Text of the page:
KESARI is the story of valour and bravery. The year is 1897. Hawaldar Ishar Singh (Akshay Kumar) is posted somewhere in the present-day Khyber Pakhtunkhwa in the Sikh regiment. The regiment witnesses a woman about to get killed by a group of Afghan tribesman for not adhering to her marriage. Despite the superior British officer telling him to not get involved, Ishar attacks the Afghans and saves the lady. The British officer is furious and as punishment, Ishar is transferred to Saragarhi Fort, considered as a place where ‘nothing happens’. Ishar Singh reaches there and realizes the 20 Sikh soldiers posted in the fort as part of 36th regiment are making merry since they are aware there’s no way an emergency or war like situation will ever arise. Ishar attempts to punish them but realizes that they are tough and have a brotherly feeling towards each other. Meanwhile, the various Afghan tribe chiefs unite and decide to attack the Saragarhi Fort and also Fort Gulistan and Fort Lockhart and thus defeat the British. The Afghans are aware that there are a handful of Sikh soldiers in Saragarhi and hence, they would be easily defeated. They begin their march. Ishar Singh and the others in the fort get shocked as around 10,000 tribesman stand outside the gate of the fort and all set to attack. Ishar gets an order from the British to stay put at the fort. They are unable to provide help as the Afghans have cut off all routes to Saragarhi. Ishar asks his regiment that fighting so many people will be fatal and that they can all run away. The soldiers however refuse to escape and chose to fight and die. What happens next forms the rest of the film.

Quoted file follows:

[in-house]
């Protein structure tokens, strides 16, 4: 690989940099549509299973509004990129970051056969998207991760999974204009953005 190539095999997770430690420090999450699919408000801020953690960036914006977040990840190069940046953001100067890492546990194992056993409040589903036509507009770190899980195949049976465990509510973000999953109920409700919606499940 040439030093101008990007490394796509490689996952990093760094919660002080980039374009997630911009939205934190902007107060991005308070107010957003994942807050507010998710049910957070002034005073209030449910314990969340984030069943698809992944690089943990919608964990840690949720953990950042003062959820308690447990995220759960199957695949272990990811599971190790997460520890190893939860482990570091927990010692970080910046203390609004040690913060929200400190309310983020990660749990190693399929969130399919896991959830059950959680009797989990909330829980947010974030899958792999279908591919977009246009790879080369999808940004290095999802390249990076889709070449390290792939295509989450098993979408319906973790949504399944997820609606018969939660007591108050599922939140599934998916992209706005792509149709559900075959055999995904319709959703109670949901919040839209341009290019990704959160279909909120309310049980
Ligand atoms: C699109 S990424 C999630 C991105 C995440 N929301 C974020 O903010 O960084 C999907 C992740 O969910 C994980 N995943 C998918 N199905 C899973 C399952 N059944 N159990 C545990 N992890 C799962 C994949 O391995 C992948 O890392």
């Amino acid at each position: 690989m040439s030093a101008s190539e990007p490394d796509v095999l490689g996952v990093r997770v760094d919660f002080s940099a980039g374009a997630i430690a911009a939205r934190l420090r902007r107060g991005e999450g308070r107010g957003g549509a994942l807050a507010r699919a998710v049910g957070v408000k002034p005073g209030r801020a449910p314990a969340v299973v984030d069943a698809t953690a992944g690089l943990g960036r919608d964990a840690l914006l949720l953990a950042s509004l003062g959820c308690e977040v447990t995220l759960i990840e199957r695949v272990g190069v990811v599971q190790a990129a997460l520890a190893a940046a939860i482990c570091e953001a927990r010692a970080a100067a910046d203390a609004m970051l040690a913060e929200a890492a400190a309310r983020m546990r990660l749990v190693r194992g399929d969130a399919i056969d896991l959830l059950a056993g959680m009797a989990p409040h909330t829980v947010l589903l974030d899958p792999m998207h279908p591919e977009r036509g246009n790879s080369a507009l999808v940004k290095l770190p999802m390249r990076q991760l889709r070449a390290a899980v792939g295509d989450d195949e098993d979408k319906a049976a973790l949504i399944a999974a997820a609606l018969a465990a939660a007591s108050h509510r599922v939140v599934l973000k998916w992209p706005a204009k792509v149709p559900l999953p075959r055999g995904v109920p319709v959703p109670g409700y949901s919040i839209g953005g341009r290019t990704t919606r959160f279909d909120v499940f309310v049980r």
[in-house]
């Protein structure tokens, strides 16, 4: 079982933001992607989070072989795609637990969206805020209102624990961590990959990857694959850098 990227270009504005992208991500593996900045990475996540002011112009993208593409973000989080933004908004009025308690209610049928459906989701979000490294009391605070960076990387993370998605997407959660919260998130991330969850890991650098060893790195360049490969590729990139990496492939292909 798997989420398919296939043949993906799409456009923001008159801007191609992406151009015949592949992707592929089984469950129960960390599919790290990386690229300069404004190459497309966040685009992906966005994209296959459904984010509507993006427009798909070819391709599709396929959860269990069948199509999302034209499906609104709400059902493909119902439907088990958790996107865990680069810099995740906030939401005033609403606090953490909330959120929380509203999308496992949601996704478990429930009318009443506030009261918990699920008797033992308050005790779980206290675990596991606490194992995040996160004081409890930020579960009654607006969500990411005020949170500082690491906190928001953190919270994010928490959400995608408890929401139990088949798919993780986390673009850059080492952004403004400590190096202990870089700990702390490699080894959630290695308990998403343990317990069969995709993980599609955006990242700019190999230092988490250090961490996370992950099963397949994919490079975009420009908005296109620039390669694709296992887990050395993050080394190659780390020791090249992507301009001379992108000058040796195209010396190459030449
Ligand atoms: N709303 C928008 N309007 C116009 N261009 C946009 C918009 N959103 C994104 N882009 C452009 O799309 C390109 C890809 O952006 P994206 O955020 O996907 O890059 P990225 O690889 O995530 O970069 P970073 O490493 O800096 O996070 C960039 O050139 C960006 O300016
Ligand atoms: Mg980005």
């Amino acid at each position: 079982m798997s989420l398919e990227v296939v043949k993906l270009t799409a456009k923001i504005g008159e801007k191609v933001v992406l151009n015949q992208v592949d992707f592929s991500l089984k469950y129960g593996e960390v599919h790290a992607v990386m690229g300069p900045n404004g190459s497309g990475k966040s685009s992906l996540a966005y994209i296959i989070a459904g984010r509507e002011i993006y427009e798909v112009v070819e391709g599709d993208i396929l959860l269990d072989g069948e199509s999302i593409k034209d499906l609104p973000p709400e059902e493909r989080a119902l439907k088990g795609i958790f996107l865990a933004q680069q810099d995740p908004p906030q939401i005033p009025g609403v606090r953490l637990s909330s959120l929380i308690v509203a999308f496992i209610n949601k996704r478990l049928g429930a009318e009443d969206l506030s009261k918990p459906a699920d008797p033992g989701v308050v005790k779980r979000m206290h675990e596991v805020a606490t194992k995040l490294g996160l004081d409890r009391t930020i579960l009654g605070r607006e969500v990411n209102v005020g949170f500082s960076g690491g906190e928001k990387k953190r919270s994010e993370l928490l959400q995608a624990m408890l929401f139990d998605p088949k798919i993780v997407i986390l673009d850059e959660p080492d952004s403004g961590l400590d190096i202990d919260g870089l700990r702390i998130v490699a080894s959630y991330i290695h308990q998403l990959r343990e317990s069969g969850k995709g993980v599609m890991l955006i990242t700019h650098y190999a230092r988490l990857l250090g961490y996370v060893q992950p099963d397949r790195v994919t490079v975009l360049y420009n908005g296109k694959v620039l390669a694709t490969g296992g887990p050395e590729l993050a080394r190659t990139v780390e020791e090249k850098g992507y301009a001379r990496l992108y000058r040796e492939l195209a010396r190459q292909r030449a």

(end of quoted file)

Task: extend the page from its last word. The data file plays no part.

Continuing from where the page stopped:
Girish Kohli and Anurag Singh’s story is interesting and inspirational. Although there has been a television series on this battle, still this episode hasn’t got its due. Hence, KESARI is sure to educate viewers on this landmark incident of Indian history. Girish Kohli and Anurag Singh’s screenplay is effective for most parts. The first half has some light as well as tense moments. But it is also weak at some places and could have been better written. But the second half is where the writers do a fabulous job. They have written the sequences very simply and hence, viewers will be able to comprehend what’s going on. Also, drama is very well infused in war sequences to keep audiences glued to their seats. Girish Kohli and Anurag Singh’s dialogues are sharp and also funny at places. Moreover, they are clapworthy and relevant in today’s times.
Anurag Singh’s direction is neat and uncomplicated. The sequences flow very well although in the first half, he could have done a better job. He manages to stir anger towards Afghans among the viewers. Also, the 21 Sikh soldiers are actually fighting on behalf of the British and this angle could have affected the impact. But the director takes care of this aspect nicely. Throughout the second half, one just roots for the 36th regiment and want them to emerge victorious. On the flipside, one wishes the execution was little better at certain points.